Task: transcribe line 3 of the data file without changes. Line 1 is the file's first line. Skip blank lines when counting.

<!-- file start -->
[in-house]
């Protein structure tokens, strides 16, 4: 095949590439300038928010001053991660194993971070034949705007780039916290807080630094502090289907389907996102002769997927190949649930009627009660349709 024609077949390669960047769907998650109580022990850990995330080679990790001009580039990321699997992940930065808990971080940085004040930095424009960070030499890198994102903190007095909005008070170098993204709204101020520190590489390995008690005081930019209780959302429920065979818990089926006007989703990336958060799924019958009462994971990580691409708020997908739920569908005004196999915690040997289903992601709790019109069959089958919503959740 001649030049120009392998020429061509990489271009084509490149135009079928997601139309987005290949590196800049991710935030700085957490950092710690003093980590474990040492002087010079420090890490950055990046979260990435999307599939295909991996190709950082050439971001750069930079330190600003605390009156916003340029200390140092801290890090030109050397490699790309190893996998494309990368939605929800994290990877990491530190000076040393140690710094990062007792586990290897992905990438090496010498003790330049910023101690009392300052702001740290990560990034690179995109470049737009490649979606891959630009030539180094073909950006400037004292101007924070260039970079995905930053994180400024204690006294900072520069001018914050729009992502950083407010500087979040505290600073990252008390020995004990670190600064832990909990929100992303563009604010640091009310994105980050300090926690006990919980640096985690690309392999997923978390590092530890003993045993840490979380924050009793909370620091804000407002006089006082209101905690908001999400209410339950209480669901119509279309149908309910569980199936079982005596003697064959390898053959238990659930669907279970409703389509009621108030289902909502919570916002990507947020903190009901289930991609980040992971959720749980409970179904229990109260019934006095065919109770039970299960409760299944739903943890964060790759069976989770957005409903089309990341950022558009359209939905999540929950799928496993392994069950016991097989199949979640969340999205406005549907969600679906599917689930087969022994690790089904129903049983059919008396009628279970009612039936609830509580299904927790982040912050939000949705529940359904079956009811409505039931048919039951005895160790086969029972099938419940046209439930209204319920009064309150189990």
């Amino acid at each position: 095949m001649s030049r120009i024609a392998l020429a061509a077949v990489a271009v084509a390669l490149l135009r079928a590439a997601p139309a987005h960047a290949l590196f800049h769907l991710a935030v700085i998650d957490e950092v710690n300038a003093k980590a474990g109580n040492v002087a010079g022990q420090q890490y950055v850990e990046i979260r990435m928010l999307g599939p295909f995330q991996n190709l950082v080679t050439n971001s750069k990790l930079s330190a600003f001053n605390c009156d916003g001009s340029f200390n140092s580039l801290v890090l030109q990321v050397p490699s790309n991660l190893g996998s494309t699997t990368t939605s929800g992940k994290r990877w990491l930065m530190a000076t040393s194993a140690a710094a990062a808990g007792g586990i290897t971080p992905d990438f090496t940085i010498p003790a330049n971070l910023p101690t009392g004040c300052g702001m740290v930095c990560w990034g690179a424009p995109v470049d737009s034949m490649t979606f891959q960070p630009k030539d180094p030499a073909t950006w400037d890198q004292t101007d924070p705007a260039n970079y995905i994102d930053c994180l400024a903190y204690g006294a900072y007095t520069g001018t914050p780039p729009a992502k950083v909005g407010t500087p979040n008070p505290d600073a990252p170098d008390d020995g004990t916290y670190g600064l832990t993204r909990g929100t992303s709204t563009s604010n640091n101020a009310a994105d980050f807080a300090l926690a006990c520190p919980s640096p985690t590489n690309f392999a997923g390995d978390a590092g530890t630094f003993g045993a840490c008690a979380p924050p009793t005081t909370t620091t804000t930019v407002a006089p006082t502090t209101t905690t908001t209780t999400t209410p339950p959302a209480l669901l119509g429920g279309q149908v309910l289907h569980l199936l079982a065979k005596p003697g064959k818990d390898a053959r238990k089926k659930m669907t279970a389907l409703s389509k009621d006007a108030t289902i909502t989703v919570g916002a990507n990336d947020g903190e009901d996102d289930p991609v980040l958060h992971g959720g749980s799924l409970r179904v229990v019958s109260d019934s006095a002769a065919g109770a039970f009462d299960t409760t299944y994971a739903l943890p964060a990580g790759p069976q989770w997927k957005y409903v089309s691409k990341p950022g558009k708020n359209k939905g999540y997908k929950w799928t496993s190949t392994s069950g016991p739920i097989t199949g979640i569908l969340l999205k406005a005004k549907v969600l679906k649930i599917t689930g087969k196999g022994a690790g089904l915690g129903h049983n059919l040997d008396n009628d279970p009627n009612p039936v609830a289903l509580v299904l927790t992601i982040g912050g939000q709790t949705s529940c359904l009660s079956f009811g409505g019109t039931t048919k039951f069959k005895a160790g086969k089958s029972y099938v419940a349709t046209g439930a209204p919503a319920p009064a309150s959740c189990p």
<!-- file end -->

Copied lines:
């Amino acid at each position: 095949m001649s030049r120009i024609a392998l020429a061509a077949v990489a271009v084509a390669l490149l135009r079928a590439a997601p139309a987005h960047a290949l590196f800049h769907l991710a935030v700085i998650d957490e950092v710690n300038a003093k980590a474990g109580n040492v002087a010079g022990q420090q890490y950055v850990e990046i979260r990435m928010l999307g599939p295909f995330q991996n190709l950082v080679t050439n971001s750069k990790l930079s330190a600003f001053n605390c009156d916003g001009s340029f200390n140092s580039l801290v890090l030109q990321v050397p490699s790309n991660l190893g996998s494309t699997t990368t939605s929800g992940k994290r990877w990491l930065m530190a000076t040393s194993a140690a710094a990062a808990g007792g586990i290897t971080p992905d990438f090496t940085i010498p003790a330049n971070l910023p101690t009392g004040c300052g702001m740290v930095c990560w990034g690179a424009p995109v470049d737009s034949m490649t979606f891959q960070p630009k030539d180094p030499a073909t950006w400037d890198q004292t101007d924070p705007a260039n970079y995905i994102d930053c994180l400024a903190y204690g006294a900072y007095t520069g001018t914050p780039p729009a992502k950083v909005g407010t500087p979040n008070p505290d600073a990252p170098d008390d020995g004990t916290y670190g600064l832990t993204r909990g929100t992303s709204t563009s604010n640091n101020a009310a994105d980050f807080a300090l926690a006990c520190p919980s640096p985690t590489n690309f392999a997923g390995d978390a590092g530890t630094f003993g045993a840490c008690a979380p924050p009793t005081t909370t620091t804000t930019v407002a006089p006082t502090t209101t905690t908001t209780t999400t209410p339950p959302a209480l669901l119509g429920g279309q149908v309910l289907h569980l199936l079982a065979k005596p003697g064959k818990d390898a053959r238990k089926k659930m669907t279970a389907l409703s389509k009621d006007a108030t289902i909502t989703v919570g916002a990507n990336d947020g903190e009901d996102d289930p991609v980040l958060h992971g959720g749980s799924l409970r179904v229990v019958s109260d019934s006095a002769a065919g109770a039970f009462d299960t409760t299944y994971a739903l943890p964060a990580g790759p069976q989770w997927k957005y409903v089309s691409k990341p950022g558009k708020n359209k939905g999540y997908k929950w799928t496993s190949t392994s069950g016991p739920i097989t199949g979640i569908l969340l999205k406005a005004k549907v969600l679906k649930i599917t689930g087969k196999g022994a690790g089904l915690g129903h049983n059919l040997d008396n009628d279970p009627n009612p039936v609830a289903l509580v299904l927790t992601i982040g912050g939000q709790t949705s529940c359904l009660s079956f009811g409505g019109t039931t048919k039951f069959k005895a160790g086969k089958s029972y099938v419940a349709t046209g439930a209204p919503a319920p009064a309150s959740c189990p």